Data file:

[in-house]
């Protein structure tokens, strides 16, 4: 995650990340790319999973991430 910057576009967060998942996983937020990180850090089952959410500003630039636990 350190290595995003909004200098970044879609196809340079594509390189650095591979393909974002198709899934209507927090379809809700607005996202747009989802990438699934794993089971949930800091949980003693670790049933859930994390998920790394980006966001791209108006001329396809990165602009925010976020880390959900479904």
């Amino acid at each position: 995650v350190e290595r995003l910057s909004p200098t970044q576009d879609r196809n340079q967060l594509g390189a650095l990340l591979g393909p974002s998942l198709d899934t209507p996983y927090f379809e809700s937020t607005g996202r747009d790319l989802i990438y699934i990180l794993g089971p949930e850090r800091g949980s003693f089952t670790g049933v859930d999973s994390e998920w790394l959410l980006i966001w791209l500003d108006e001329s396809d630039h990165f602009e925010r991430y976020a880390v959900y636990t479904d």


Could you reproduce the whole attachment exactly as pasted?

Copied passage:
[in-house]
């Protein structure tokens, strides 16, 4: 995650990340790319999973991430 910057576009967060998942996983937020990180850090089952959410500003630039636990 350190290595995003909004200098970044879609196809340079594509390189650095591979393909974002198709899934209507927090379809809700607005996202747009989802990438699934794993089971949930800091949980003693670790049933859930994390998920790394980006966001791209108006001329396809990165602009925010976020880390959900479904």
């Amino acid at each position: 995650v350190e290595r995003l910057s909004p200098t970044q576009d879609r196809n340079q967060l594509g390189a650095l990340l591979g393909p974002s998942l198709d899934t209507p996983y927090f379809e809700s937020t607005g996202r747009d790319l989802i990438y699934i990180l794993g089971p949930e850090r800091g949980s003693f089952t670790g049933v859930d999973s994390e998920w790394l959410l980006i966001w791209l500003d108006e001329s396809d630039h990165f602009e925010r991430y976020a880390v959900y636990t479904d």